Three conclusions from these observations:

    1. it is illogical to include earliest and latest use of the paper if we interpret this file as, essentially, a prosopographical file for recording information about persons -- creators whose works are preserved in paper bearing objects and reproducers who used paper directly.
    2. date of use of the paper ought, rather, to be designed as a data field relating the person file to the paper file.
    3. earliest and latest use of the paper ought to be thought of as a matter of analysis and judgment, and thus subject to debate and reassessment. This means that
      • provison must be made for the submitter to indicate the basis for any judgment about the date of use of the paper
      • provision must be made for recording subsequent judgments on the same piece of paper and for linking that new information to the original data for that paper.

    The WWW-based Archive provides for all of the above by taking advantage of principles of entity-relationship database design -- by treating IPH Standard section 3.3 as a prosopographical file, by creating relational files, and providing for rationale for data resulting from analysis:

    • date of use of the paper is a field in the relational file, "Physical" (pertaining to the relationship between paper and the person who uses it)
    • an added field is provided for entering the basis for date of use of paper
    • prosopographical files include fields for life dates
    • the model accomodates ongoing commentary and revision of scholarly judgments on dates and other matters of analysis. Any person who maintains an archive in the system can enter a differing judgment for the same piece of paper, and it will be found along with the original record by any researcher whose search turns up that particular record. Individual archives, likewise, will from time to time issue revisions and new editions of their databases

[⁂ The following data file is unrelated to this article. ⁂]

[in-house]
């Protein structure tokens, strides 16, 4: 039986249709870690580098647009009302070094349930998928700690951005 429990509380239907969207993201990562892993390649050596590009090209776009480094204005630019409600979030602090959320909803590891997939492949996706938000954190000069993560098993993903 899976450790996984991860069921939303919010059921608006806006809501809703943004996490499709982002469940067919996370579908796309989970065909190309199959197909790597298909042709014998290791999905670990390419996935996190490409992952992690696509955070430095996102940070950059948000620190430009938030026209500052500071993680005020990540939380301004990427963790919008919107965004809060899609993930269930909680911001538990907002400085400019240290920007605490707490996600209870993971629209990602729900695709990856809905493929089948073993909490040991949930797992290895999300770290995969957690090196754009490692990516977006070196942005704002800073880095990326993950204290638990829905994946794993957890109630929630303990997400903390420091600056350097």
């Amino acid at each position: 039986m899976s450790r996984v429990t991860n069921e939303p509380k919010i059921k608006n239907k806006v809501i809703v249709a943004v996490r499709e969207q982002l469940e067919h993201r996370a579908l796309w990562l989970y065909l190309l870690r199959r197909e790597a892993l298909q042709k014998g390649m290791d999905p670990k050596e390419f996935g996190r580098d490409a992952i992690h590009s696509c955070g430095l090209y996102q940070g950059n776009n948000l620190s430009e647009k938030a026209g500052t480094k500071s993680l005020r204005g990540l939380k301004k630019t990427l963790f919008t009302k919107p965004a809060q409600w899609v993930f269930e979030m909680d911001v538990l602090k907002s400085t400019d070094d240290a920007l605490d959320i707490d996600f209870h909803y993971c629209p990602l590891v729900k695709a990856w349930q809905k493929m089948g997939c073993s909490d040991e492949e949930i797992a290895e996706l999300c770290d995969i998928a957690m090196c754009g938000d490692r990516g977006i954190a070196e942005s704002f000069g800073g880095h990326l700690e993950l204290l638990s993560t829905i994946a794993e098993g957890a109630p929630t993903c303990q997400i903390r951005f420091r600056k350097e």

3.4. Papermill Data

    The IPH Standard offers four data fields:

    The IPH Standard makes this comment:

    These data (in section 3.4.1-3.4.3) can be replaced by a reference to the relevant data set of a papermill sub-database.

    In a WWW-based relational database, data on papermills, as well as other organizations, are located in the file, Organization, which is linked to the Paper description by a link called "Papermill" (see our Diagram of a Relational Database for a WWW Archive of Paper Types and Watermarks). Among other records in this "Organization" file are represented binderies, libraries, monasteries, museums, papermills, scriptoria. These organizations are accessed from various records by appropriate links.

    3.5. Papermaker Data
    The IPH Standard offers three data fields
    1. Papermaker Surname
    2. Papermaker First name(s)
    3. Papermaker rank in the producing mill

    3.5.1-2 Papermaker Surname, First Name
    The WWW-based archive adds a field for middle initial(s), consistent with other identifications of persons in the archive, and reduces the content of the first name field (3.5.2) to a single name.

    3.5.3 Papermaker Rank in Producing Mill
    The IPH Standard offers four options for this field:
    • Fellow
    • Master/Foreman
    • Owner
    • Tenant

    4. Information about the Original Watermark (Sheet) and its Reproduction
    As the title indicates, this section is a composit of information about two different subjects. The IPH Standard offers the following, general theoretical comment on the purpose of the data called for in this section:
    As additional information about the object data described, it is very important to know if the data have been derived from the original or from a reproduction. Also, existing reproductions of an original have to be mentioned, indicating their type and their access numbers. Since a wrong interpretation may arise if a watermark is enlarged or reduced, even when the scale is given, the reproduction should be of original size.